Friday, August 25, 2017

Sigmund Freud: R.I.P.?

The writings of Frederick Crews  have delighted me  ever since I was in Junior High, when The Pooh Perplex came out in 1963.  It gave me not just delight, but lasting literary influence (cf. our posts labeled sotie or pastiche).  Then later, essays collected in Skeptical Engagements and The Critics Bear It Away.     I have not especially followed his evolution from Freud-embracer to Freud-basher,  but it is a notable trajectory, and (being self-critical) is at the very least  entitled to a certain respect.

And now, after long incubation, he has just published a book which … the world was not exactly waiting for, holding its breath:  Freud: The Making of an Illusion.  It replows, and resows -- nay, re-salts -- old ground.   In a front-page review in the current New York Times Book Review, George Prochnik poses the inevitable question:

Crews has been debunking Freud’s scientific pretensions for decades now;  and it seems fair to ask what keeps driving him back  to stab the corpse again.

The most creditable answer would be that, if the case to be made is important, it is worth doing in full, taking into account new developments:  No-one questions when, say, a classic biology text or physics text  is given further editions.   Yet that doesn’t seem to be all that is going on in this case (cf. Chomsky, Freud, and the Problem of Acolytes).


Prochnik’s review is workmanlike, with several well-put observations; but Louis Menand’s essay in the current New Yorker, taking off from the same publication, is magisterial.  We’ll not go over any of his widely-informed insights, since the essay is well worth reading in full;  but only address a couple of points that pursue the theme, “Freudianizing the (anti-)Freudians”.
Menand too sees this new volume as something other than an updated and sturdier consolidation and regimentation  of arguments made reasonably well before:

His criticism of Freud is relentless to the point of monomania.

Menand then applies his magnifying glass to that vexed and vexatious bone of contention, Freud’s relations with Minna Bernays.

Crews imagines assignations in the family home in Vienna as well.  He notes that Minna’s bedroom was in a far corner of the house, meaning that “the nocturnal Sigmund could have visited it with impunity in predawn hours.”  Could he have?  Apparently.  … Did he, in fact?  No one knows.  So why fantasize about it?  A Freudian would suspect that there is something going on here.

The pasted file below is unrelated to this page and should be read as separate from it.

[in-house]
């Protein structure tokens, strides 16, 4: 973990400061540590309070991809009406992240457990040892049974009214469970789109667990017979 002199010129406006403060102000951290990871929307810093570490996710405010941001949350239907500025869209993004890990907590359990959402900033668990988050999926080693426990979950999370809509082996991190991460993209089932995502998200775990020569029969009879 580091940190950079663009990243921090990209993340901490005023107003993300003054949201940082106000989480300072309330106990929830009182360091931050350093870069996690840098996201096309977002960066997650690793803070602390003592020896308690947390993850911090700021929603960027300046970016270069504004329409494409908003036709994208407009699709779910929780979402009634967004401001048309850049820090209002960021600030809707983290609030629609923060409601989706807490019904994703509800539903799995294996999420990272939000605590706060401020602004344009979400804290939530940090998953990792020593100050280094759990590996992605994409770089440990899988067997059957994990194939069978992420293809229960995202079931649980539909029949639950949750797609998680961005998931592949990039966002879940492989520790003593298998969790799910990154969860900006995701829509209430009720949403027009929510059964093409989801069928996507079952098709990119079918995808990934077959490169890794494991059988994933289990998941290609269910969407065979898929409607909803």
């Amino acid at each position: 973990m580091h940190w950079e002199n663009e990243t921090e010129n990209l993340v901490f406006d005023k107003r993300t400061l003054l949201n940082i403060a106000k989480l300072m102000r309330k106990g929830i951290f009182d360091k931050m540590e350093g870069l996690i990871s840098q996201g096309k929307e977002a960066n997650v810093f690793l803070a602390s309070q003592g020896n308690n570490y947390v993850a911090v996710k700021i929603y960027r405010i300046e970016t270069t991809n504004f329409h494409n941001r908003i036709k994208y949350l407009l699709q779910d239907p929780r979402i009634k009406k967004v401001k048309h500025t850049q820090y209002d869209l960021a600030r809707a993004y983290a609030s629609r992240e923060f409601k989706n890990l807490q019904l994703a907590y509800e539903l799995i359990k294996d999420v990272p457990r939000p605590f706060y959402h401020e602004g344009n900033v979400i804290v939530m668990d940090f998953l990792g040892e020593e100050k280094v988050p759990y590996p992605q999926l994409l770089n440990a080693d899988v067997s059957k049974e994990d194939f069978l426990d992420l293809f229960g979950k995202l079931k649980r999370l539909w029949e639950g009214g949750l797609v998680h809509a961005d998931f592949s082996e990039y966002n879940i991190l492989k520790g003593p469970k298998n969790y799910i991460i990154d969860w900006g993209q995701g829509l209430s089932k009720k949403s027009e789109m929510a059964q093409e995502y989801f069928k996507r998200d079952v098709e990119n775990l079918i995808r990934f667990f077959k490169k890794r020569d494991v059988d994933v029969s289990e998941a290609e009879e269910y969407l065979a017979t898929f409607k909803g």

As Menand here implicitly concedes, that sort of psychological second-guessing of possibly unconscious motives, in which he himself has just indulged, is rightly reckoned to the legacy of the Viennese master;  and is a permanent Errungenschaft of our cognitive culture, slate ye the master howsoever ye may.


Now we ourselves, in turn, shall get down on the intricate Persian carpet  with our magnifying glass,  searching-our such fragments of analytic tobacco as might be telling, now  not for Freud  nor for his critic Crews,  but for the meta-critic  Menand. 

That salacious item from the gossip pages of history is one in which neither Menand (avowedly) nor I  have any particular interest.   But, oddly, amidst an exemplary essay, Menand now drops the logical ball.  In the very next paragraph, he reports:

Some Freud scholar floated the suggestion that  since Minna’s bedroom was next to Freud and Martha’s, there would have been few opportunities for hanky-panky.

So:  diametrically opposite assertions about the floorplan.   Yet Menand in his own words presents the contradictory assertions with idioms that, linguistically, are “factives”:  that is, they presuppose the truth of their predicate.   “He notes that (X)” and “Since (not-X)”.   Odd, from such a careful stylist.

And now let us wiggle the scalpel a bit, under the skin.
On page 79 of the magazine, Menand refers to a well-known doctrine of Freud, call it P (und den wir nicht nennen, daß wir selbst nicht angepöbelt werden; siehe aber dies, das, und jenes.)   Now, P may well be false, for all we know;  or, true only to a limited extent.   But Menand goes farther, calling it

patently absurd

Absurd is a very strong epithet.  A hypothesis may be provably, definitively false -- as, say, that of the postulated primality of Fermat numbers -- without ever having been properly describable as "absurd", even in retrospect.  And, patently absurd -- scarcely any proposition once held as true by some community, in context, can justifiably be called that:  Not astrology, not the ether, not the geocentric theory, nor even the flat earth.  Our Freudian-Sherlockian thus here arches a brow.  (Actually I suspect that Menand’s protest-too-much formulation here  does not reveal anything unsuspected about his own unconscious, but merely reflects the pressure of political correctness.   Likewise the nervous parenthetical qualifier “justifiably” on page 78.)

So, Freud, R.I.P.  Requiescat in pace?  No, they will not let him rest in peace.
Resurrexit in potentiâ?   Possibly.

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